SAS rallying analytics experts to fight the opioid epidemic
Analytics provider SAS has launched the SAS Opioid Analytics Users Group to unite data experts who want to help those on the front lines turn the tide of the opioid epidemic.
Led by an advisory board consisting of leaders from academia and the public and private sectors, the user group will share novel solutions with the health, government and technology communities to inform new policies and strategies.
SAS Medical Director Steve Kearney says, “The opioid epidemic has ignited urgent research efforts and new programs across the US.”
“Many of these efforts involve applying analytics to the data behind the epidemic. We want to gather talented analytical minds and see what can be accomplished when we work together.”
This group is one example of how analytics can be used to solve serious societal issues, not just within the US but globally.
The group will be guided by domain experts in both the opioid epidemic and analytics who will guide the group’s activities to ensure the best practices, discoveries and methodologies created will be relevant and valuable to stakeholders.
All 50 state governments, all 15 executive federal departments and hundreds of counties and municipalities use SAS. SAS has also been a standard in colleges and universities for more than 40 years. With such a diverse membership, the user group will be able to look at many facets of a complex problem.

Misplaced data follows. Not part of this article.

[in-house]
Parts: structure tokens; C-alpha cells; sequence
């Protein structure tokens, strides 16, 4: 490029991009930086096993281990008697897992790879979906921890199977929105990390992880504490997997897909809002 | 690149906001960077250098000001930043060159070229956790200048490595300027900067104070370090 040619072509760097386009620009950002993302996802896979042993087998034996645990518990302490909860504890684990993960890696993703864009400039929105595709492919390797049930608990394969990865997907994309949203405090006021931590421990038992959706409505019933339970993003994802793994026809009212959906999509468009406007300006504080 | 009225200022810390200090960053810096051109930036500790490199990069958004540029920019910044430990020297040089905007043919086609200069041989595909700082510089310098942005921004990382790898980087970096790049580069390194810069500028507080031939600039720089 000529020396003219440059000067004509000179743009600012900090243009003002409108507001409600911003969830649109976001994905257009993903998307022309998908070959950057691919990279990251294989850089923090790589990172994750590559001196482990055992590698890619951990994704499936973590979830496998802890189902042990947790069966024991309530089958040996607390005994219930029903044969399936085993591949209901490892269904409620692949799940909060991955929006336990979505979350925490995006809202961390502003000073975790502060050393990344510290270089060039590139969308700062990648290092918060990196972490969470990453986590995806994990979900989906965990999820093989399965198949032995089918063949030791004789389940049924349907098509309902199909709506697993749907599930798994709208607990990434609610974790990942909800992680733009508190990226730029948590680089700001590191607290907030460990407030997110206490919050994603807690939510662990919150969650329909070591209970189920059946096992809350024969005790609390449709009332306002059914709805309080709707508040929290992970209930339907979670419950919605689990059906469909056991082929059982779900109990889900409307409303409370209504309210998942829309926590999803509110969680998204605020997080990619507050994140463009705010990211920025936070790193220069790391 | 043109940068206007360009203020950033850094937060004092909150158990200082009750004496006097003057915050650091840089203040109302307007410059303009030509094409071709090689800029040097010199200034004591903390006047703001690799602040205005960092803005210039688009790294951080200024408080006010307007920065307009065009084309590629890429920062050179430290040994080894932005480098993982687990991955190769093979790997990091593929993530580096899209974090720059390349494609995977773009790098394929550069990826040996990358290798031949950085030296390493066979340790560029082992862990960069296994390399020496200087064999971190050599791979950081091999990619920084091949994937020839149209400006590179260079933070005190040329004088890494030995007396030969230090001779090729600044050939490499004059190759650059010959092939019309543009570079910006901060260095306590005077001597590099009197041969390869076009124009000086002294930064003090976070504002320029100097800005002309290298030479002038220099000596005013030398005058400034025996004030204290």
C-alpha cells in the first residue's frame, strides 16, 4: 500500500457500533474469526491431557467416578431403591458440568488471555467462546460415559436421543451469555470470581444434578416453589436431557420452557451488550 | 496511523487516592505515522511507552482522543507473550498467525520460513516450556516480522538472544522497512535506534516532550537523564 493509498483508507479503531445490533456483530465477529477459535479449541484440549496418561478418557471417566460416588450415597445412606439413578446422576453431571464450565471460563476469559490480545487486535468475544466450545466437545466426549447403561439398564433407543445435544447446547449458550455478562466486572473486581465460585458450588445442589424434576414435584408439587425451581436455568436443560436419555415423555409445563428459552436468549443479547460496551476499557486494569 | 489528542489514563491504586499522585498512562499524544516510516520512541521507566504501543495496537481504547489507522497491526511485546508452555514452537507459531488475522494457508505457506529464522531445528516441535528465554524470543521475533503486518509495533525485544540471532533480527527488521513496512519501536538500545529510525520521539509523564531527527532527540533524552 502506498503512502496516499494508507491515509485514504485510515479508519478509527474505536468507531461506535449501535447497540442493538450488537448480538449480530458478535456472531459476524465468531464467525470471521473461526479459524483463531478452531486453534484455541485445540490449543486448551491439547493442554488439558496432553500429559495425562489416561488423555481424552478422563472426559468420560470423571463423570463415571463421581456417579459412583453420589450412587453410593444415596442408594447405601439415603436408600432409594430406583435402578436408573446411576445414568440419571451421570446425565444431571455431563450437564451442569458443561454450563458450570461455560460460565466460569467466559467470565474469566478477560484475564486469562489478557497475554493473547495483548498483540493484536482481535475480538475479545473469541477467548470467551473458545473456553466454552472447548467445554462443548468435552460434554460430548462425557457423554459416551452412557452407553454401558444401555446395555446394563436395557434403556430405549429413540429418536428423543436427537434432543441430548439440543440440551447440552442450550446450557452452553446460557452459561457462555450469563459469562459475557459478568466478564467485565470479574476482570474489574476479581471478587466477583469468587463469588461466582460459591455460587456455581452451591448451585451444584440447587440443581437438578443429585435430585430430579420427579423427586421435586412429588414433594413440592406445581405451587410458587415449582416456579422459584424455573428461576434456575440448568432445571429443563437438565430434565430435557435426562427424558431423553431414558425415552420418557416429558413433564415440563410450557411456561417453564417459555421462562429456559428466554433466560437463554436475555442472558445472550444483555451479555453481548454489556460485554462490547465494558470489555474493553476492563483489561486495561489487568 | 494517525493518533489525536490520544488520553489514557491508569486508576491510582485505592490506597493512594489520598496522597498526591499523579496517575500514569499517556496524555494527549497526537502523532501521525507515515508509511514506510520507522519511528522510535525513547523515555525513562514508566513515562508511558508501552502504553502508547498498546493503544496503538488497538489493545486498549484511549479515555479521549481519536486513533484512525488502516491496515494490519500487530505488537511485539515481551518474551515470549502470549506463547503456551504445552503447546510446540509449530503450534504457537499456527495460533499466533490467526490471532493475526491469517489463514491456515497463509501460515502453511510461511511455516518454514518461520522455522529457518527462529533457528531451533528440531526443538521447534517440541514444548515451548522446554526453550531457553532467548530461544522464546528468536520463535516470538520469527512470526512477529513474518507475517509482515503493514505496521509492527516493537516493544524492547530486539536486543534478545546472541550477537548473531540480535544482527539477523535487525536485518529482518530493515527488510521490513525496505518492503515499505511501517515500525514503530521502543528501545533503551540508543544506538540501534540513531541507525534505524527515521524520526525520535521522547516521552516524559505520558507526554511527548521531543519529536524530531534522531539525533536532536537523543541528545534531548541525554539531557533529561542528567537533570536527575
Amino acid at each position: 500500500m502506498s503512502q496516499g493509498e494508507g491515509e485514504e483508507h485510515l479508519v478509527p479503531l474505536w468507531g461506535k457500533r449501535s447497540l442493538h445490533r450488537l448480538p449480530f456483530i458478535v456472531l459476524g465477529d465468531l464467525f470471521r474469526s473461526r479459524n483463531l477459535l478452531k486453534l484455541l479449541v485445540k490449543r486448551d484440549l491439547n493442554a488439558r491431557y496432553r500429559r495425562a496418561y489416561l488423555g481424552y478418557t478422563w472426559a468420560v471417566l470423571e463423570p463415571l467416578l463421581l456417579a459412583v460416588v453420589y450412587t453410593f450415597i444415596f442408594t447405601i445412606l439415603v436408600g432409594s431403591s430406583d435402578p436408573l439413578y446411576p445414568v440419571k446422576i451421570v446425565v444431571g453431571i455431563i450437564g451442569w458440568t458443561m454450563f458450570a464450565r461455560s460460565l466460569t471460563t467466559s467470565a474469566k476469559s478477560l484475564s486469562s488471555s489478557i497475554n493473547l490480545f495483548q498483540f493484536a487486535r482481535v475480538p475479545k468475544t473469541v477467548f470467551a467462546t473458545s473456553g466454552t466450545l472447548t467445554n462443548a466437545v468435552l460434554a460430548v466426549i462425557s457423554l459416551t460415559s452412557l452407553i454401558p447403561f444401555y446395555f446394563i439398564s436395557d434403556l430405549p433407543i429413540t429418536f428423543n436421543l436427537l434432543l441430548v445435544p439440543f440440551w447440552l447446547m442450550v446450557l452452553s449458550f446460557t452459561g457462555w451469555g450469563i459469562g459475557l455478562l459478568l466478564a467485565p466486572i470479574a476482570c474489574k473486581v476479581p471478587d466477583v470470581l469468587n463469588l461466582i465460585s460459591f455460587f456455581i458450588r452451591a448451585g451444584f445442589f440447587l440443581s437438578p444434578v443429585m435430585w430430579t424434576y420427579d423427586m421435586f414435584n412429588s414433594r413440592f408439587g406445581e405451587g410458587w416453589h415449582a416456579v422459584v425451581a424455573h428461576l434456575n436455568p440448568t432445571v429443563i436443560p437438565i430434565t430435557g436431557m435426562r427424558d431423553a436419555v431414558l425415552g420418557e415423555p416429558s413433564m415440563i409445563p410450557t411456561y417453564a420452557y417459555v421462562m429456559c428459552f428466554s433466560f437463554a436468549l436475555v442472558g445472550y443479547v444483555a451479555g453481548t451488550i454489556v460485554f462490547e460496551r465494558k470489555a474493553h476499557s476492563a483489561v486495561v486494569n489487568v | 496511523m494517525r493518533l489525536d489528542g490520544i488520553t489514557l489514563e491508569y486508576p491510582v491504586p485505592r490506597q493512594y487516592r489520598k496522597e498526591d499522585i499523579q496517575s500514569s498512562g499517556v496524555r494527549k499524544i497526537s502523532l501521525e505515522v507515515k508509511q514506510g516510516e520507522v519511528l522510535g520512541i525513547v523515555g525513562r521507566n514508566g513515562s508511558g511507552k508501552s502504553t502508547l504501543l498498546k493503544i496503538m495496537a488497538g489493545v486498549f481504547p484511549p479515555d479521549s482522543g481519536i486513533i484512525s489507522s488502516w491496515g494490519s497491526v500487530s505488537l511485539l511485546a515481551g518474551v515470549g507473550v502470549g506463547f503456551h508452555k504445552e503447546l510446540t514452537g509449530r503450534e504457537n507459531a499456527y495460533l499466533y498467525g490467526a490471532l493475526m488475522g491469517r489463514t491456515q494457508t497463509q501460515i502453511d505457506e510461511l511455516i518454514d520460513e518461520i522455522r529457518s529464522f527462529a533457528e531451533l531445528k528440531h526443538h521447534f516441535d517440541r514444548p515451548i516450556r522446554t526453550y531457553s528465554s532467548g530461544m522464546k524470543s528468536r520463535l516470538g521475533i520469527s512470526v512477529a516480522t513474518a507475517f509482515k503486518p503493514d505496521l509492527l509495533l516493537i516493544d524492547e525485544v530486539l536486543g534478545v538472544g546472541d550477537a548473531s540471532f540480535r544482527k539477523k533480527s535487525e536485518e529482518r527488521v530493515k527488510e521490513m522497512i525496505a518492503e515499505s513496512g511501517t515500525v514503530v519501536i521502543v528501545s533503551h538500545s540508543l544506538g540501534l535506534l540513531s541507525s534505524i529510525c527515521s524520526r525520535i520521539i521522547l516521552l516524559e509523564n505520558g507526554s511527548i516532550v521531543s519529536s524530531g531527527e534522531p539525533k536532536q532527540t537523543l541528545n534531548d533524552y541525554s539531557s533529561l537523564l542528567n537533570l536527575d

For instance, how to curb the alarming rise in illicit drugs such as fentanyl, which has surpassed prescription opioids as the leading cause of overdose deaths?
How to identify people at risk for substance use disorder? What’s the best way to get them treatment, particularly those who live in rural areas? How can we identify systems of fraud or prescribers who stray well beyond CDC guidelines?
The SAS Opioid Analytics Users Group Advisory Board met for the first time at the recent National Prescription Drug Abuse and Heroin Summit in Atlanta.
The board includes advocates, scientists, law enforcement and public health representatives from North Carolina, New Jersey, Colorado, the University of Kentucky and RTI International (a non-profit research institute), as well as Kearney and Christina Emrich, the SAS users group administrator.
It will be interesting to see how this effort progresses as the rest of the world watches, waiting to see if analytics and AI can truly power a better society.